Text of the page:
HL Deb 03 July 1865 vol 180 cc1033-8

rose to move for a list of those Lords who had served on Private Bill Committees during the present Session of Parliament, and the number of times that each Lord had served; and to call the attention of the House to the question whether it was not desirable that it should be compulsory upon each Member of the House, with certain exceptions, to serve, if required, on a Private Bill Committee once during each Session of Parliament? The arrangement of which he suggested the adoption worked admirably in another place, and he believed that it would operate with equal advantage in their Lordships' House. It might be objected that while no man need become a Member of the other House, and consequently become liable to the performance of these duties unless he pleased, their Lordships were born Peers. But, apart from the some- what trite observation that rank had its duties as well as its rights, no Peer need take his seat unless he chose, and if he did not take his seat he would not have to serve on these Committees. Perhaps he might be told that there was no difficulty in getting Peers to do all the work that was necessary; but the great majority of their Lordships never attended at all, and those who did the work could not help feeling that some injustice was inflicted upon them. In the early part of the Session there was always a very small attendance, and the speaking was almost entirely confined to the Members of the Government and one or two other noble Lords. There was a great number of Peers who had nothing else to do, and they might as well come down to that House as go anywhere else. He had no doubt that the fear of being called upon to serve on Private Bill Committees kept many of them away, and probably if the duty of serving upon such Committees were better distributed that fear would operate less than it did at present.

Moved, "That there be laid upon the table a List of those Lords who have served on Private Bill Committees during the present Session of Parliament, and the Number of Times that each Lord has served; and to call the Attention of the House to the Question, whether it is not desirable that it should be compulsory upon each Member of the House, with certain Exceptions, to serve, if required, on a Private Bill Committee once during each Session of Parliament?"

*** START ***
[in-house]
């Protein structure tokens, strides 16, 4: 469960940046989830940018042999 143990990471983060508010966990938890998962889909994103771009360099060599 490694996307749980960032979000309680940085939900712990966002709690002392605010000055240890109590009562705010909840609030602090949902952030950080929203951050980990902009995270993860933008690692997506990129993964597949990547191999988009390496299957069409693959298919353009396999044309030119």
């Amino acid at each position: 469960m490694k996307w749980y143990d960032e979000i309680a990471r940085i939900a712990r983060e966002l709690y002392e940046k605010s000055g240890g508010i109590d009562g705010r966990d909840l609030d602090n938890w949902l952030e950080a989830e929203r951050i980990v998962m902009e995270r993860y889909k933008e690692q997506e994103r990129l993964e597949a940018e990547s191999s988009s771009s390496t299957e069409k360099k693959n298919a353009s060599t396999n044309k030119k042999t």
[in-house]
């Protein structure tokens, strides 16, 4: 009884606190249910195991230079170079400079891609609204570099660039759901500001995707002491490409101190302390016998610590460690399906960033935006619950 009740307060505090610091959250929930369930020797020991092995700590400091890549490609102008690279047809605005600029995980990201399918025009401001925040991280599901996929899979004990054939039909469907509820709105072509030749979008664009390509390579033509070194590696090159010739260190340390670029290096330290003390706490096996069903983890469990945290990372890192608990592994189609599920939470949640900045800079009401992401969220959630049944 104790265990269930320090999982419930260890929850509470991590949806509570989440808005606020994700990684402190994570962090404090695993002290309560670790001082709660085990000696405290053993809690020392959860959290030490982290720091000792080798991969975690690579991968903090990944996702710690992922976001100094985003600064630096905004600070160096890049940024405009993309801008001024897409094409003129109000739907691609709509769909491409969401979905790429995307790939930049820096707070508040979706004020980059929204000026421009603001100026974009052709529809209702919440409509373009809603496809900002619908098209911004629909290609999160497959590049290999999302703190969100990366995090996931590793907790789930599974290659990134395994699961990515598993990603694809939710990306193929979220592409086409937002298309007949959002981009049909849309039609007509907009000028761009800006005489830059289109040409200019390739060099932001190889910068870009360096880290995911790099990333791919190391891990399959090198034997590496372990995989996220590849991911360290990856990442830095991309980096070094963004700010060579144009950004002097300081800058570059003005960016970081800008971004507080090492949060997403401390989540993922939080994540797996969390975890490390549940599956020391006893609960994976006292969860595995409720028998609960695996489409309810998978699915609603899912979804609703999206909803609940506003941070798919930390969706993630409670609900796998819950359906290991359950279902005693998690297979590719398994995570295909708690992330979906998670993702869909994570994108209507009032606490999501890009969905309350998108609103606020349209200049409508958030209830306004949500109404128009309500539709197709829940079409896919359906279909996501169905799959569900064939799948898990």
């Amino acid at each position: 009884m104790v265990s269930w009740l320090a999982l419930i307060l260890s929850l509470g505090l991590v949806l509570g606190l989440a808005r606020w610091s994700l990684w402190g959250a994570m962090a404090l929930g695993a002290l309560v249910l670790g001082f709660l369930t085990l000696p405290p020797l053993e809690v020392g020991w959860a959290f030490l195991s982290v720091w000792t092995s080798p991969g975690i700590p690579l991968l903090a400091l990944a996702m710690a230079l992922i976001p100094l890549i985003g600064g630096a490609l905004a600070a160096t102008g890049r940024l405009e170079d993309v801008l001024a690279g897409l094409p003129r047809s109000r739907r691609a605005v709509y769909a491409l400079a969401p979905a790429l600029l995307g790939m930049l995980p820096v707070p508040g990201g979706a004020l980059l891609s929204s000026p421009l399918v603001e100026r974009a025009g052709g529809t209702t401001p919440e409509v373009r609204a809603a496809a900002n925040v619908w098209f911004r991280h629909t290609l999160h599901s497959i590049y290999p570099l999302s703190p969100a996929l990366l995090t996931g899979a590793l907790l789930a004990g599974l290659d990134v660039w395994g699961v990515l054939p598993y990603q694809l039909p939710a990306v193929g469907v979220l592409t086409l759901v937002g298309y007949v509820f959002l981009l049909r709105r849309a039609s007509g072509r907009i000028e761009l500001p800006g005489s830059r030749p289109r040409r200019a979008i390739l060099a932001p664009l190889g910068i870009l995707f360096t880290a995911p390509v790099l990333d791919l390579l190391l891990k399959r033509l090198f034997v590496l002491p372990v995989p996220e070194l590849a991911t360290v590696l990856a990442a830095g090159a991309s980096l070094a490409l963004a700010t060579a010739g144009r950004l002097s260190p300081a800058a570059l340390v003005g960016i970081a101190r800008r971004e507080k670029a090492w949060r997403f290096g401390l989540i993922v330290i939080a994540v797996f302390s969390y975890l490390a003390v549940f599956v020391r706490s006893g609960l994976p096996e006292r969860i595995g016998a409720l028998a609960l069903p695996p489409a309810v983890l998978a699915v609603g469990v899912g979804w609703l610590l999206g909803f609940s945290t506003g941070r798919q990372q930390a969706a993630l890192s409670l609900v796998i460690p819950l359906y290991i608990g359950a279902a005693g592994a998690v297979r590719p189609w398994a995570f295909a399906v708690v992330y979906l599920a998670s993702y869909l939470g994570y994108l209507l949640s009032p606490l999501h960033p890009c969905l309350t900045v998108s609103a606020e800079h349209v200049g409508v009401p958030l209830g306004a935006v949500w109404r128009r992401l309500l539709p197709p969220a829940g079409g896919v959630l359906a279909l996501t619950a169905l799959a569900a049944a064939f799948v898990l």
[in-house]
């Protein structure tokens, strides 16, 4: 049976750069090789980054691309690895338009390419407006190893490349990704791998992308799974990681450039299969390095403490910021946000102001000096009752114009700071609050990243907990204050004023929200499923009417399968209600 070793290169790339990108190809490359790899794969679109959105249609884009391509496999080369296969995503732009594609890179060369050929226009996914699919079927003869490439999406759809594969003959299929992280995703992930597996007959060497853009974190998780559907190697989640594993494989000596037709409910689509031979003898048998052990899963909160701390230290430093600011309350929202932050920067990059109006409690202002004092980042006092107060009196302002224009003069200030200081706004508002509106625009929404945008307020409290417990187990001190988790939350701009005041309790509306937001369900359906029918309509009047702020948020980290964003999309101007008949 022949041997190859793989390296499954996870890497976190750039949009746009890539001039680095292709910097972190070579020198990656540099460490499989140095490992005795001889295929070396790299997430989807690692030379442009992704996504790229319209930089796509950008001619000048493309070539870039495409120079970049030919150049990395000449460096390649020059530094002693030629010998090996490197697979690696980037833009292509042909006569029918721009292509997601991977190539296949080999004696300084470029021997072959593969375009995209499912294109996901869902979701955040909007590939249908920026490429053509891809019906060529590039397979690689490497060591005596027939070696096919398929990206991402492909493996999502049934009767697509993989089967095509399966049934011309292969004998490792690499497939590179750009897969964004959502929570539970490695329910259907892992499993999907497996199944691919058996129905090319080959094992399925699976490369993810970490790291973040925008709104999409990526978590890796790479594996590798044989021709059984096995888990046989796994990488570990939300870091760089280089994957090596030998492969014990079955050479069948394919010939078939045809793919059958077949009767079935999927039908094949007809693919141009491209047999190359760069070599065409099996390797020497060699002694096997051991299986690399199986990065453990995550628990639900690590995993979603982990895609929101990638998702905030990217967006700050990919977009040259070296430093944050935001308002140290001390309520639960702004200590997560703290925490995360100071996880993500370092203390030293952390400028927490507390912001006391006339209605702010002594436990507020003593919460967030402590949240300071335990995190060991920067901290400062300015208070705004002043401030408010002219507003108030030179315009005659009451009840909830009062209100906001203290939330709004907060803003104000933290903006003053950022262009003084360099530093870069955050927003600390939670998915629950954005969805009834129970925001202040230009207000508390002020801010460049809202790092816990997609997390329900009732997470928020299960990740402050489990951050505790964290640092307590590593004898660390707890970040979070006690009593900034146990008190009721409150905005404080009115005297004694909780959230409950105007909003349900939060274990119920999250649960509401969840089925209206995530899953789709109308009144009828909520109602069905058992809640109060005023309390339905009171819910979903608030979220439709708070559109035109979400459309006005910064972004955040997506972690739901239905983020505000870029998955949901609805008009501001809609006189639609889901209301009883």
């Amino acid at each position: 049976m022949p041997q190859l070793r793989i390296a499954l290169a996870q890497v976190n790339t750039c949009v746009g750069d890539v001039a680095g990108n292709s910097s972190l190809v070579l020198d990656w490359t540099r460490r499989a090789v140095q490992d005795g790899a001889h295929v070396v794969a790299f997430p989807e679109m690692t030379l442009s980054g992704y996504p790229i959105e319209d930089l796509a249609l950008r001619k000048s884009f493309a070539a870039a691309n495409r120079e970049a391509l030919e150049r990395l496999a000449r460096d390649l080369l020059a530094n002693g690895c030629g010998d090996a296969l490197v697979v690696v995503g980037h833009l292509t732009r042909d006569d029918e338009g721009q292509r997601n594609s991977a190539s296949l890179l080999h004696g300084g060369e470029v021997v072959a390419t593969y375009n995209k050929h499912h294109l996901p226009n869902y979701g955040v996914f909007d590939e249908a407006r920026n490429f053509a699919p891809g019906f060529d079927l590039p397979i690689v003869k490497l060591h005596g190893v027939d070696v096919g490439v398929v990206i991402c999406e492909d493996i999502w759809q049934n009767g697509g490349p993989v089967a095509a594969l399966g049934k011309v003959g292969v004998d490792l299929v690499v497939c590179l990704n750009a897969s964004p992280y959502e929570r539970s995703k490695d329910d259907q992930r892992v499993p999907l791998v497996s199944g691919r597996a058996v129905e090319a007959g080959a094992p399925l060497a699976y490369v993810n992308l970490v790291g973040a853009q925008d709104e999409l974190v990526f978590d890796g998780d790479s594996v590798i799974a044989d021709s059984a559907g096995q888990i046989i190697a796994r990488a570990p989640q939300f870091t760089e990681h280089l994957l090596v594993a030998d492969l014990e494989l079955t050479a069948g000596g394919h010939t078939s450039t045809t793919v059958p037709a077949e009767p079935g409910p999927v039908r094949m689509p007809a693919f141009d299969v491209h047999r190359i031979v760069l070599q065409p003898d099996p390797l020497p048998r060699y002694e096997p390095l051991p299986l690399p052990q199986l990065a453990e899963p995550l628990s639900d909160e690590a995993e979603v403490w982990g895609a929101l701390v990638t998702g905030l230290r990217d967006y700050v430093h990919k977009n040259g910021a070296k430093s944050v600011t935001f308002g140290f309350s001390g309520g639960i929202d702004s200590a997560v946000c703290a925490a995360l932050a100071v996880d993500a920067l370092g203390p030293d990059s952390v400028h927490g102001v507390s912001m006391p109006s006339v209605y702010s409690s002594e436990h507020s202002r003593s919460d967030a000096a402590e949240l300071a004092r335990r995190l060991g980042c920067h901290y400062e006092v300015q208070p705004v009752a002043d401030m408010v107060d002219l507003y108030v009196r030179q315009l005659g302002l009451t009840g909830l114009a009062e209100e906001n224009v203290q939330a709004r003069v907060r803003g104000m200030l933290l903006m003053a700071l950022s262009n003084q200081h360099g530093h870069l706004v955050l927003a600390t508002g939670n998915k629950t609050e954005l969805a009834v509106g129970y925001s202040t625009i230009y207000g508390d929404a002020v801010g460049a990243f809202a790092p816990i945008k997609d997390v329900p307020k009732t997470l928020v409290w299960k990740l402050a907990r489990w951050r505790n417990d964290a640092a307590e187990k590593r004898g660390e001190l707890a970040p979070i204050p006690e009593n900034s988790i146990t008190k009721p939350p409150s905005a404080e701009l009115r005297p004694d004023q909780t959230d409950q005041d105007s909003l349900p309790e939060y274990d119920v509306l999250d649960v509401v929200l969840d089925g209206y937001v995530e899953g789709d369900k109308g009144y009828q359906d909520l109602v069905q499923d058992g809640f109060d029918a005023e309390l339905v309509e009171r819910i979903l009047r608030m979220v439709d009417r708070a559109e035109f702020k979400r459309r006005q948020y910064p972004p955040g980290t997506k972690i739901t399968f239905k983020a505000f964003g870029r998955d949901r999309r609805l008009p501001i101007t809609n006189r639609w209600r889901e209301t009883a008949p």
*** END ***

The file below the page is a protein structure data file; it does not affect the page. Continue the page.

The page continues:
said, that the noble Earl (Earl Cowper) could, after the speech which he had just delivered, have no excuse for not in future taking a more prominent part than he had hitherto done in the debates of their Lordships' House. He believed that the system which the noble Earl had recommended worked very well in the other House, and that arrangements were made at the commencement of each Session by which the convenience of Members was consulted as to the time of the year at which they would prefer to serve upon Committees; and he was afraid that the practice followed in their Lordships' House operated injuriously by throwing the work upon a small number of Peers. Practically there was no difficulty in getting a sufficient number of Members of their Lordships' House to form the necessary Committees, but there was in the minds of those who acted a feeling that they were doing the whole of a work of which others ought to take a share. He heartily agreed in the observations of the noble Earl as to the general thin attendance of noble Lords in the House. A very distinguished Member of the other House, who was present at a great debate, when the Benches on both sides of their Lordships' House were crammed with Peers, said, "What a power the House of Lords would be if they constantly sat in numbers such as this !" The younger Peers were sometimes reluctant to attend the meetings of their Lordships' House from the fear of being called upon to serve on Committees out of their course; and that fear aggravated by their belief that if they consented to serve an unequal share of the burden would be thrown upon them. He (Earl Granville) had been informed by several Lords, not anxious to shirk business, that it was this fear that caused them to absent themselves. The best course for the noble Earl to adopt would be to confine his Motion at present to asking for the Return mentioned in his Motion, and next Session to move that the subject should be referred to a Select Committee, by whom the question would be carefully inquired into.


said, it was formerly the practice in their Lordship's House to enforce the attendance of Peers by penalties, but this was dropped from finding that it did not work well, and the present plan of voluntary attendance had been followed of late years. He thought that some means should certainly be adopted to secure the attendance of Peers on Committees, but at the same time wished to point out that the health of the Peers who did attend ought to be taken into account by the introduction of improvements in the Committee rooms. He had written to the First Commissioner of Works to point out the necessity for the windows being opened at the top, but regretted to find that, with the exception of one small room, this had not been done. The Committee rooms were inconvenient and badly ventilated. If a Committee were appointed next Session it might mitigate the evils complained of.